D.he terms superyacht and sustainability are difficult to reconcile. Building and operating private luxury ships are not exactly a blessing for the environment. Many owners, especially those of large motor yachts, don’t seem to care. But something is happening, and it’s no longer just about adding a few gimmicks with a hint of green, but about fundamental considerations. There is more and more audible discussion in the industry that things cannot go on as before.
Designers, shipyards, suppliers, brokers are increasingly investigating the possibilities of energy saving and generation, the choice of alternative building materials, so that yachts reduce their impact on the environment. Sometimes this happens under pressure from potent clients who have given themselves a mission: A single ambitious project costing hundreds of millions can take the entire industry one step forward.
The Finnish Baltic shipyard has just maneuvered a 20-meter-long sailing yacht from its production hall in Pietarsaari and hoisted it with a crane into the Gulf of Bothnia, which was manufactured with the aim of increasing sustainability. The Finns are world-famous as masters of carbon fiber lightweight construction, their Baltic 68 with the striking feature of a negative (inwardly inclined) Vorstevens is designed as an economically furnished weekender: below deck only a saloon and two cabins, both ends largely empty, but a PS -Strong, but uncomplicated to use sailing wardrobe, as befits a weekend racer. The full model name Baltic 68 Café Racer is reminiscent of the souped-up motorcycles of rebellious young men in the sixties – pre-eco-era, but flower power.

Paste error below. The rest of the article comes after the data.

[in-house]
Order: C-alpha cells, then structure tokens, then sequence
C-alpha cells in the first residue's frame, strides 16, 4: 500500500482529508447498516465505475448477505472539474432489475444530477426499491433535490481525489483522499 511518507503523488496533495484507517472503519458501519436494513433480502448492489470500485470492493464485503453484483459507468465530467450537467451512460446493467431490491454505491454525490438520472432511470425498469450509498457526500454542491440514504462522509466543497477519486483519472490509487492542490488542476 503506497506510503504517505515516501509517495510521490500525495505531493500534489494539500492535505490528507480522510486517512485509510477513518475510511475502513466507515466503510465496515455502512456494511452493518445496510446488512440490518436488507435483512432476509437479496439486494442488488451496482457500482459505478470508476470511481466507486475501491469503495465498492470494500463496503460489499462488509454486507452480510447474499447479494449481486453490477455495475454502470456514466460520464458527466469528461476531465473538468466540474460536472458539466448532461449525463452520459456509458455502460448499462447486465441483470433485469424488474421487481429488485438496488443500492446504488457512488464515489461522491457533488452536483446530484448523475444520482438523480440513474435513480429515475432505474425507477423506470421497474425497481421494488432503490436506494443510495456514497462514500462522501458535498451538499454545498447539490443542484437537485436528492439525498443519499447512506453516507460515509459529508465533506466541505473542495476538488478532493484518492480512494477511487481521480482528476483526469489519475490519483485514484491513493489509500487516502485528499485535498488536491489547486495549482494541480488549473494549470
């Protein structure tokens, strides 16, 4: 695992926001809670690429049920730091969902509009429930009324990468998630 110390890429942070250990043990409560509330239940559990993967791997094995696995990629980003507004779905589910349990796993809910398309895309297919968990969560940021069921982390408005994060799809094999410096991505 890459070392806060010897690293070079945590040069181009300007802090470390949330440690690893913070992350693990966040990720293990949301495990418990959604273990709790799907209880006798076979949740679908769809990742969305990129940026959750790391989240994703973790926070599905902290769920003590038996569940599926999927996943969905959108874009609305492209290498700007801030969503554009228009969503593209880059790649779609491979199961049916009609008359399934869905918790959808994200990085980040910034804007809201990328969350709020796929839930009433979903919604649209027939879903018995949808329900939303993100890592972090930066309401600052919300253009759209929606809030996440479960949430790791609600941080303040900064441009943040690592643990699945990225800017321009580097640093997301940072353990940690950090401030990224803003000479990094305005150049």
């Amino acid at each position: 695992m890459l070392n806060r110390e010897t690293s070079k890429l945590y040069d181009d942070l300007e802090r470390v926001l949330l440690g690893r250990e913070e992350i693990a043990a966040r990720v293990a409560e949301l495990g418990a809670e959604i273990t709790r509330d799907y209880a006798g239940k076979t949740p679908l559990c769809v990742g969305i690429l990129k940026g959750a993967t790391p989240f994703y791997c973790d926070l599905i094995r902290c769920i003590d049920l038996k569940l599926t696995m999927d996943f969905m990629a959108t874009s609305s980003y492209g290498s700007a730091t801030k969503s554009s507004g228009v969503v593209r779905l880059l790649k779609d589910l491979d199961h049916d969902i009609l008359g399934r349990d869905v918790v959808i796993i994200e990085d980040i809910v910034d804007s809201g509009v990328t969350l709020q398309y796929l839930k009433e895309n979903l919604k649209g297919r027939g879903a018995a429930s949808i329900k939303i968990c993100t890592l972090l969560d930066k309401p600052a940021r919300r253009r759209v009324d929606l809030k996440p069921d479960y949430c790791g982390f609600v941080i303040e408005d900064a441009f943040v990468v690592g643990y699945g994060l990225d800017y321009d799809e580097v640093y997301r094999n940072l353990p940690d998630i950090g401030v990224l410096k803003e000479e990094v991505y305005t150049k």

The construction of the hull and deck in particular heralds the eco-ambitions of the sailing café racer. In addition to the usual fiber materials, the natural material flax was used for their composite material. The proportion of flax fibers in the laminate should be around 50 percent.
Instead of teak, the deck is covered with cork, namely with something from “sustainable cultivation”, as the shipyard emphasizes. Solar panels on the cabin roof are supposed to provide energy for the operation of the on-board systems. The two 15 kW electric motors installed as an auxiliary drive can be used as generators to charge the lithium battery banks while sailing, powered by the propellers running underwater. A diesel engine is not intended to extend the range, but an aggregate that is operated with biofuels or hydrogen.